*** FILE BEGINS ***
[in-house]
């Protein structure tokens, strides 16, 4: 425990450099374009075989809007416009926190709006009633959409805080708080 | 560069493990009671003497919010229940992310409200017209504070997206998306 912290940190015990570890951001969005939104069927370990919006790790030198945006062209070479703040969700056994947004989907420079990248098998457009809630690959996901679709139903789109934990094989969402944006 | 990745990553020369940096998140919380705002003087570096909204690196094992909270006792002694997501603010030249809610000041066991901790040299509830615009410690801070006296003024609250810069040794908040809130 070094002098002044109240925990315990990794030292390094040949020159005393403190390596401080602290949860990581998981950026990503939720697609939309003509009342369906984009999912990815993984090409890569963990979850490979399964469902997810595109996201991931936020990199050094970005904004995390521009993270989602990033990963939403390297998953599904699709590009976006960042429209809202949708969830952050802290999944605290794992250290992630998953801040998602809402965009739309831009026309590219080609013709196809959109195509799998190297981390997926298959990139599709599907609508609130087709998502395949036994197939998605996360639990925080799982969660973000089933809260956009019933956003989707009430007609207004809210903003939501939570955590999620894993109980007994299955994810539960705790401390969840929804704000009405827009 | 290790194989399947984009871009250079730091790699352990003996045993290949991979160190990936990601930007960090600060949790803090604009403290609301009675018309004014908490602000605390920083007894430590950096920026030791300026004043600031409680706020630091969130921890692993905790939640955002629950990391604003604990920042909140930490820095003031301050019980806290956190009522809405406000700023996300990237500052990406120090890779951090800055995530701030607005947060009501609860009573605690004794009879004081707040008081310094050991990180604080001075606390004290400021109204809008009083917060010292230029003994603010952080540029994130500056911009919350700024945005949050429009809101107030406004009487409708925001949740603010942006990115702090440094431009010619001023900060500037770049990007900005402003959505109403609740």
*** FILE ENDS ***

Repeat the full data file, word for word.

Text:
[in-house]
């Protein structure tokens, strides 16, 4: 425990450099374009075989809007416009926190709006009633959409805080708080 | 560069493990009671003497919010229940992310409200017209504070997206998306 912290940190015990570890951001969005939104069927370990919006790790030198945006062209070479703040969700056994947004989907420079990248098998457009809630690959996901679709139903789109934990094989969402944006 | 990745990553020369940096998140919380705002003087570096909204690196094992909270006792002694997501603010030249809610000041066991901790040299509830615009410690801070006296003024609250810069040794908040809130 070094002098002044109240925990315990990794030292390094040949020159005393403190390596401080602290949860990581998981950026990503939720697609939309003509009342369906984009999912990815993984090409890569963990979850490979399964469902997810595109996201991931936020990199050094970005904004995390521009993270989602990033990963939403390297998953599904699709590009976006960042429209809202949708969830952050802290999944605290794992250290992630998953801040998602809402965009739309831009026309590219080609013709196809959109195509799998190297981390997926298959990139599709599907609508609130087709998502395949036994197939998605996360639990925080799982969660973000089933809260956009019933956003989707009430007609207004809210903003939501939570955590999620894993109980007994299955994810539960705790401390969840929804704000009405827009 | 290790194989399947984009871009250079730091790699352990003996045993290949991979160190990936990601930007960090600060949790803090604009403290609301009675018309004014908490602000605390920083007894430590950096920026030791300026004043600031409680706020630091969130921890692993905790939640955002629950990391604003604990920042909140930490820095003031301050019980806290956190009522809405406000700023996300990237500052990406120090890779951090800055995530701030607005947060009501609860009573605690004794009879004081707040008081310094050991990180604080001075606390004290400021109204809008009083917060010292230029003994603010952080540029994130500056911009919350700024945005949050429009809101107030406004009487409708925001949740603010942006990115702090440094431009010619001023900060500037770049990007900005402003959505109403609740």